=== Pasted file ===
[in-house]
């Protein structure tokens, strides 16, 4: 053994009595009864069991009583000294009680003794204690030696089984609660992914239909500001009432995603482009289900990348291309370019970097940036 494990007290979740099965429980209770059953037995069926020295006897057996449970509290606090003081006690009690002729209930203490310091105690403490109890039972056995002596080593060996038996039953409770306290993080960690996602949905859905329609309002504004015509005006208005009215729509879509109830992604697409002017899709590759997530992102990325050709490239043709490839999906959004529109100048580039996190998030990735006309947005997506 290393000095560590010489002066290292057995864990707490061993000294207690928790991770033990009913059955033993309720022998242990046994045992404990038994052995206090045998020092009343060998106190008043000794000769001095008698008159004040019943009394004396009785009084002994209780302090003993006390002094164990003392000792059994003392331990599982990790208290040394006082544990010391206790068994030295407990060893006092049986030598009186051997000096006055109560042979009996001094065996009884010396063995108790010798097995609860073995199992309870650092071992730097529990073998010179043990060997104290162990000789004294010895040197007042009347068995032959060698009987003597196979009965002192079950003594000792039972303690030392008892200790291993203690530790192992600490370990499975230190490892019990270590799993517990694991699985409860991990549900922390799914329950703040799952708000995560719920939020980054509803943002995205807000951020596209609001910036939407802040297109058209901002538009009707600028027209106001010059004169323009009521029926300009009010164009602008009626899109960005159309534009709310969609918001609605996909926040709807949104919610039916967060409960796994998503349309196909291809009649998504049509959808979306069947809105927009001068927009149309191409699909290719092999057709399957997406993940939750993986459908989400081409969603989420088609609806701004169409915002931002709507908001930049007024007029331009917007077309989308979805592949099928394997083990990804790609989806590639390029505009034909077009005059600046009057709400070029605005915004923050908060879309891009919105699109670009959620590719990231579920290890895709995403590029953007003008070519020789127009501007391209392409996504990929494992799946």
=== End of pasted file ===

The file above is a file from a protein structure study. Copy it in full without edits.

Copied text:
[in-house]
């Protein structure tokens, strides 16, 4: 053994009595009864069991009583000294009680003794204690030696089984609660992914239909500001009432995603482009289900990348291309370019970097940036 494990007290979740099965429980209770059953037995069926020295006897057996449970509290606090003081006690009690002729209930203490310091105690403490109890039972056995002596080593060996038996039953409770306290993080960690996602949905859905329609309002504004015509005006208005009215729509879509109830992604697409002017899709590759997530992102990325050709490239043709490839999906959004529109100048580039996190998030990735006309947005997506 290393000095560590010489002066290292057995864990707490061993000294207690928790991770033990009913059955033993309720022998242990046994045992404990038994052995206090045998020092009343060998106190008043000794000769001095008698008159004040019943009394004396009785009084002994209780302090003993006390002094164990003392000792059994003392331990599982990790208290040394006082544990010391206790068994030295407990060893006092049986030598009186051997000096006055109560042979009996001094065996009884010396063995108790010798097995609860073995199992309870650092071992730097529990073998010179043990060997104290162990000789004294010895040197007042009347068995032959060698009987003597196979009965002192079950003594000792039972303690030392008892200790291993203690530790192992600490370990499975230190490892019990270590799993517990694991699985409860991990549900922390799914329950703040799952708000995560719920939020980054509803943002995205807000951020596209609001910036939407802040297109058209901002538009009707600028027209106001010059004169323009009521029926300009009010164009602008009626899109960005159309534009709310969609918001609605996909926040709807949104919610039916967060409960796994998503349309196909291809009649998504049509959808979306069947809105927009001068927009149309191409699909290719092999057709399957997406993940939750993986459908989400081409969603989420088609609806701004169409915002931002709507908001930049007024007029331009917007077309989308979805592949099928394997083990990804790609989806590639390029505009034909077009005059600046009057709400070029605005915004923050908060879309891009919105699109670009959620590719990231579920290890895709995403590029953007003008070519020789127009501007391209392409996504990929494992799946």